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Lawyers boycott courts in Glasgow, Edinburgh and Paisley over legal aid reform

Lawyers protest outside the Scottish Parliament . Picture: Julie Bull

Lawyers protest outside the Scottish Parliament . Picture: Julie Bull

  • by GARETH ROSE
 

LAWYERS have boycotted custody courts in Glasgow, Edinburgh and Paisley, in their latest protest against Scottish Government legal aid cuts.

Almost 240 people who had been arrested and appeared from cells, were given the choice of waiting for the duty lawyer or representing themselves.

The Scottish Government said it was “deeply concerned” that many were appearing without counsel.

However, lawyers warn plans to make anyone with £68 a week disposable income, or more than £750 in savings, make a contribution to legal costs could lead to many defending themselves in trials to save money.

Last week, faculties and bar associations from across Scotland voted in favour of industrial action, paving the way for a first nationwide strike of lawyers.

It is expected that further protest actions will include an increasing proportion of faculties.

Cameron Tait, president of the Edinburgh Bar Association, said: “The profession struggles to understand why the government is intent on driving through badly thought-out changes in the face of concerns not just from solicitors but academics and charities.”

He was particularly critical of Kenny MacAskill.

“Last week, the Justice Secretary gave the media the impression the government was involved in meaningful talks to resolve the situation, but that couldn’t be further from the truth. His approach means his relationship with the profession could be damaged irreparably,” Mr Tait said.

Lawyers want the Scottish Legal Aid Board (Slab) to be responsible for collecting contributions from accused persons.

They warn passing responsibility to firms will result in a cut for lawyers and damage their relationship with clients.

However, they also believe the disposable income level at which people start having to pay contributions is too low.

Mr MacAskill is willing to look at raising the £68 threshold, but has not said by how much.

Terry Gallanagh, dean of the Paisley Faculty, said in a statement: “This is in effect a tax on those on the lowest incomes and those with the most troubled of lives.

“The SNP propose to introduce a tax on those eligible for legal aid by forcing them to pay a contribution directly to their solicitor.”

He added: “It is more unpalatable than Margaret Thatcher’s poll tax as it is deliberately directed at those least able to pay and who have no - or the most easily ignored - voice in society.”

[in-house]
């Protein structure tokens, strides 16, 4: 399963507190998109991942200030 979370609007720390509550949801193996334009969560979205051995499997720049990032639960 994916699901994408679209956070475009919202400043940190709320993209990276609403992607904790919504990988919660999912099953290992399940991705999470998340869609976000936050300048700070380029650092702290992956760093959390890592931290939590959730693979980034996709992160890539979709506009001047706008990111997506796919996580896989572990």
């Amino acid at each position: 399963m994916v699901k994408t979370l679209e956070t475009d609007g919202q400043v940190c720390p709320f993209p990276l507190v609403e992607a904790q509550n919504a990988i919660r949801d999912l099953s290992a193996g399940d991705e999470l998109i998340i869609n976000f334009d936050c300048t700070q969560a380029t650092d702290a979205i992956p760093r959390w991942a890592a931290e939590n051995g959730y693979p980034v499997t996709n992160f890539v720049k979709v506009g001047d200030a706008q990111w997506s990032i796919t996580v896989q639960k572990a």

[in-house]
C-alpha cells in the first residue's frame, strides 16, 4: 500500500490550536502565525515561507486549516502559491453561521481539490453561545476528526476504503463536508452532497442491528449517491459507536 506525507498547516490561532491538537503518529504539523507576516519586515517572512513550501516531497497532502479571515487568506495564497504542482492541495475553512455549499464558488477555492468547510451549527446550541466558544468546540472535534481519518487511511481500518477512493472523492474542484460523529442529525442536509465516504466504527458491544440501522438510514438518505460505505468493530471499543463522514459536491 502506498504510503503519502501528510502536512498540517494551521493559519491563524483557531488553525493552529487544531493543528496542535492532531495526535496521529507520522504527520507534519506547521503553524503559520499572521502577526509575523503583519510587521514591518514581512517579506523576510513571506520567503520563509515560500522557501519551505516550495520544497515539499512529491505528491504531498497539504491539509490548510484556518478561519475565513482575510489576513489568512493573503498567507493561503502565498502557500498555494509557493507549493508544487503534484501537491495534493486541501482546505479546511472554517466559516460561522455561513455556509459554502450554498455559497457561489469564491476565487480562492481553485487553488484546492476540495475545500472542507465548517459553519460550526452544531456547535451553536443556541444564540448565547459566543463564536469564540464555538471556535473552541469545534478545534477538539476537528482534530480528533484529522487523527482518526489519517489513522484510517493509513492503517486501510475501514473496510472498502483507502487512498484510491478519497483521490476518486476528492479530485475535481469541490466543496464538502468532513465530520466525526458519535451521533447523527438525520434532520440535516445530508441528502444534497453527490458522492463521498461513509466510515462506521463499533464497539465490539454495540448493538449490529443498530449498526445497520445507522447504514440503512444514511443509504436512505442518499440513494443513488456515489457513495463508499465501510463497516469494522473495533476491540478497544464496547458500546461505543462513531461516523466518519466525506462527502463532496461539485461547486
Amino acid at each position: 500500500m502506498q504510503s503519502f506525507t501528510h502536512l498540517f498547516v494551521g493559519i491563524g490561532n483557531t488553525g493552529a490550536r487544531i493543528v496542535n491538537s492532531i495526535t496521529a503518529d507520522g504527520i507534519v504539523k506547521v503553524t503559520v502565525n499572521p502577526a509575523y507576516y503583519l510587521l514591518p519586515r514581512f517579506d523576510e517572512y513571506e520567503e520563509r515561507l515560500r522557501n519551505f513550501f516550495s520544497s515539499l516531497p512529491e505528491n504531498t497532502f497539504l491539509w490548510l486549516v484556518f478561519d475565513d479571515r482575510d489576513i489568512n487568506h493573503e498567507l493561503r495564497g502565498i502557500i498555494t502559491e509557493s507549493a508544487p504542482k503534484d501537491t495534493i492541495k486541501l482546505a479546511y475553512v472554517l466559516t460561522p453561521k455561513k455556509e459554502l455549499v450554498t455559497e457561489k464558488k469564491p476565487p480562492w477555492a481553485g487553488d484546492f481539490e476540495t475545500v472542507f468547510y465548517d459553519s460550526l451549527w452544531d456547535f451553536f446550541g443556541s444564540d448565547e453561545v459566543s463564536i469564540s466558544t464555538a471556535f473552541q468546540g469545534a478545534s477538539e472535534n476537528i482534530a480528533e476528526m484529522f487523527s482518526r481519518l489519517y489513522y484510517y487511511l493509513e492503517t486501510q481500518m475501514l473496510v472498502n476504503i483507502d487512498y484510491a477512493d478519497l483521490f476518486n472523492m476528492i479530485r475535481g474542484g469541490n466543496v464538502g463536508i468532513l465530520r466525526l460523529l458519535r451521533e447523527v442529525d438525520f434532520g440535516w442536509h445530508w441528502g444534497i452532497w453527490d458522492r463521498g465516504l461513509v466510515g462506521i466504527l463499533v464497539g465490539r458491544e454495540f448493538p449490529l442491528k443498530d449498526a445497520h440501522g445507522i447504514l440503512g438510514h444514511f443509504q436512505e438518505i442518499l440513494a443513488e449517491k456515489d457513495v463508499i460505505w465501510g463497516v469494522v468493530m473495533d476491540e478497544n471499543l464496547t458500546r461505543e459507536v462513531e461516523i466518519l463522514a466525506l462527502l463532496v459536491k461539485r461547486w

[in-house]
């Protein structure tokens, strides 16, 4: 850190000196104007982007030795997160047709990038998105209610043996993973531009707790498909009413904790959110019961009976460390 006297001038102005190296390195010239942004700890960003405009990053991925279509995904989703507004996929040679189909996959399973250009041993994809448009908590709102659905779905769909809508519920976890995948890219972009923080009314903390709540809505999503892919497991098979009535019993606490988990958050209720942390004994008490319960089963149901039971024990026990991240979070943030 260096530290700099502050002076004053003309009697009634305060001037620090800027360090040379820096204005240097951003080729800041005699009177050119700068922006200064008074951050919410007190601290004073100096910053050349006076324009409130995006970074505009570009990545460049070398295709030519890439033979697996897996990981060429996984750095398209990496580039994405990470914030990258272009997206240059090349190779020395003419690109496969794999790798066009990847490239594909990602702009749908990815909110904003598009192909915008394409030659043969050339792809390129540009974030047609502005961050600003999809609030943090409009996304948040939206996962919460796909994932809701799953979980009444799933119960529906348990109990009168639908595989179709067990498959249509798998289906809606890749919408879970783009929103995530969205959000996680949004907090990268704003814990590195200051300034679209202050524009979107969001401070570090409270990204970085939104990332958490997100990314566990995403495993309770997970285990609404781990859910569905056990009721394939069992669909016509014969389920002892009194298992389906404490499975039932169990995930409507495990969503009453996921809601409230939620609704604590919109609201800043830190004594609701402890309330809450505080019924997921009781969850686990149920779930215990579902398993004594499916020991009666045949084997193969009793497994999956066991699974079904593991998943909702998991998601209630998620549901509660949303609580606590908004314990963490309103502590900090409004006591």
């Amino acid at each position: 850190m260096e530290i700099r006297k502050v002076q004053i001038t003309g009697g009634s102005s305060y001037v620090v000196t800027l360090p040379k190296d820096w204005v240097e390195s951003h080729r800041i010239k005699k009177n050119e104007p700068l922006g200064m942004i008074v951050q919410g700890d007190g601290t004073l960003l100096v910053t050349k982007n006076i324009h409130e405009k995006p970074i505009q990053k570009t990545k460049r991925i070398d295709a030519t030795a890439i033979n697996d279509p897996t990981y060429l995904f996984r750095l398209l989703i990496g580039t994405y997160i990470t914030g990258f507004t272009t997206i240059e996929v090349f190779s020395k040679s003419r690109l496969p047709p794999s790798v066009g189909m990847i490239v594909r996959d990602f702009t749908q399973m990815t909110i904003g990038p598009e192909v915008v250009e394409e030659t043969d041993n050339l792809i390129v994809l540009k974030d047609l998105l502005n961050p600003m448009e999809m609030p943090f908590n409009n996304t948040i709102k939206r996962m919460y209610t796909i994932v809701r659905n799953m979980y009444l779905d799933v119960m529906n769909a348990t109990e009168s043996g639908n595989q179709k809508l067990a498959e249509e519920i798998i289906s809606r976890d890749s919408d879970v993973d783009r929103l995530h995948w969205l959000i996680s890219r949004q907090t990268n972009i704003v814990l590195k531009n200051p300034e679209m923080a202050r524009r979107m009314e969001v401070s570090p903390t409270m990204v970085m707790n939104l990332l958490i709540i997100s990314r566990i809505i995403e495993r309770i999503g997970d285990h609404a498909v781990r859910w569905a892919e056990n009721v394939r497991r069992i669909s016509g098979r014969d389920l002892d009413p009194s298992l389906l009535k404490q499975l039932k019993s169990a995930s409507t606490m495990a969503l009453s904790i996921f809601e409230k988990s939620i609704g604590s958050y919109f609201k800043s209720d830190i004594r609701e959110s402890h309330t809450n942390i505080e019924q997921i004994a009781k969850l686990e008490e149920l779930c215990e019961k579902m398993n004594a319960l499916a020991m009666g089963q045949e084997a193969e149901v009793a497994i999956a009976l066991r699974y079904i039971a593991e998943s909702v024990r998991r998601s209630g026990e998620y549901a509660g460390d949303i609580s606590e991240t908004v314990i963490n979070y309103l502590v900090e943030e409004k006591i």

“This will lead to more miscarriages of justice as they are overwhelmed by the weight of a state prosecution,” Mr Gallanagh said.

“It seems patently unfair that a person who faces prosecution by the state will then be forced by the state to pay the state for their defence representation, but have no means to recover it if acquitted.”

The Law Society of Scotland, which has been negotiating with the Scottish Government over the proposed changes, said it sympathised with those taking industrial action.

Austin Lafferty, president, said: “It is a sign of the concern and frustration within the profession that solicitors have felt forced to make this kind of protest.

“Many now see this latest package of proposals as simply a step too far and a risk to the legal aid system that Scotland needs in order to be a civilised, fair and just society.”

“The Scottish Government was given no prior notice of today’s strike,” a spokesman said.

“We are deeply concerned that clients are choosing to appear unrepresented in court while their solicitor is on strike, even though the services of a duty solicitor provided by the Scottish Legal Aid Board are available to them, as this choice is unlikely to be in their best interests.”

A Scottish Court Service spokesman said: “In Edinburgh there were 52 new custody cases, Glasgow there were 155 new custody cases and at Paisley there were 31 new custody cases today which is the usual numbers of new custody cases after a public holiday weekend.

“Those have who have requested to meet with a solicitor have had the opportunity to do so. Some after having taken legal advice who have declined to meet with a solicitor, and have appeared unrepresented in court to ask for their case to be continued.”

 

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